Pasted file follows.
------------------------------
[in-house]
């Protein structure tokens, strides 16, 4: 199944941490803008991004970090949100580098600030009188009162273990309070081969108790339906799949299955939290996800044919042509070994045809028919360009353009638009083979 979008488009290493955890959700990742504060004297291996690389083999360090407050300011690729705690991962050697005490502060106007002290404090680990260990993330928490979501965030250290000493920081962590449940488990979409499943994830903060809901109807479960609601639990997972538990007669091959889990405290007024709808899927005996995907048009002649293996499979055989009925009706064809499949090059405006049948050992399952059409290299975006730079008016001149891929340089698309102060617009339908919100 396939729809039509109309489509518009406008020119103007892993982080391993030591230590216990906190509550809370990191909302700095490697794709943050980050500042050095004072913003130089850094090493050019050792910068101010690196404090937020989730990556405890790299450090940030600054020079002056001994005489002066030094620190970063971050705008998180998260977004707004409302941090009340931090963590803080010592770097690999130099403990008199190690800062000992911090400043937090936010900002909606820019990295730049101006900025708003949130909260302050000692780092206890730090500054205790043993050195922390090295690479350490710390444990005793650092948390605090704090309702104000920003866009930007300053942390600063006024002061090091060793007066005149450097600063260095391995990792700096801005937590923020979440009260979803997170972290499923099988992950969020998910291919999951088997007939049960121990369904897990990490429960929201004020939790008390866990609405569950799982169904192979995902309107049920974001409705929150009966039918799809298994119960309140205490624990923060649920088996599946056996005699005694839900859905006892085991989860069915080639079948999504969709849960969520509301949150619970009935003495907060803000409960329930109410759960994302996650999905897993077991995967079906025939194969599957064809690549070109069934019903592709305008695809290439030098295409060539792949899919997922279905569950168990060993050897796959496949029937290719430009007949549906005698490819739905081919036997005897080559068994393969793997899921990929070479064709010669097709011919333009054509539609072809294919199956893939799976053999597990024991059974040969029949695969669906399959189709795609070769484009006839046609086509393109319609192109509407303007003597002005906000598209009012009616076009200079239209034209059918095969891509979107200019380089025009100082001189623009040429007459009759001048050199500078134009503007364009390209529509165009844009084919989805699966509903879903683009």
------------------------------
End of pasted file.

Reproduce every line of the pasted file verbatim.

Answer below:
[in-house]
């Protein structure tokens, strides 16, 4: 199944941490803008991004970090949100580098600030009188009162273990309070081969108790339906799949299955939290996800044919042509070994045809028919360009353009638009083979 979008488009290493955890959700990742504060004297291996690389083999360090407050300011690729705690991962050697005490502060106007002290404090680990260990993330928490979501965030250290000493920081962590449940488990979409499943994830903060809901109807479960609601639990997972538990007669091959889990405290007024709808899927005996995907048009002649293996499979055989009925009706064809499949090059405006049948050992399952059409290299975006730079008016001149891929340089698309102060617009339908919100 396939729809039509109309489509518009406008020119103007892993982080391993030591230590216990906190509550809370990191909302700095490697794709943050980050500042050095004072913003130089850094090493050019050792910068101010690196404090937020989730990556405890790299450090940030600054020079002056001994005489002066030094620190970063971050705008998180998260977004707004409302941090009340931090963590803080010592770097690999130099403990008199190690800062000992911090400043937090936010900002909606820019990295730049101006900025708003949130909260302050000692780092206890730090500054205790043993050195922390090295690479350490710390444990005793650092948390605090704090309702104000920003866009930007300053942390600063006024002061090091060793007066005149450097600063260095391995990792700096801005937590923020979440009260979803997170972290499923099988992950969020998910291919999951088997007939049960121990369904897990990490429960929201004020939790008390866990609405569950799982169904192979995902309107049920974001409705929150009966039918799809298994119960309140205490624990923060649920088996599946056996005699005694839900859905006892085991989860069915080639079948999504969709849960969520509301949150619970009935003495907060803000409960329930109410759960994302996650999905897993077991995967079906025939194969599957064809690549070109069934019903592709305008695809290439030098295409060539792949899919997922279905569950168990060993050897796959496949029937290719430009007949549906005698490819739905081919036997005897080559068994393969793997899921990929070479064709010669097709011919333009054509539609072809294919199956893939799976053999597990024991059974040969029949695969669906399959189709795609070769484009006839046609086509393109319609192109509407303007003597002005906000598209009012009616076009200079239209034209059918095969891509979107200019380089025009100082001189623009040429007459009759001048050199500078134009503007364009390209529509165009844009084919989805699966509903879903683009």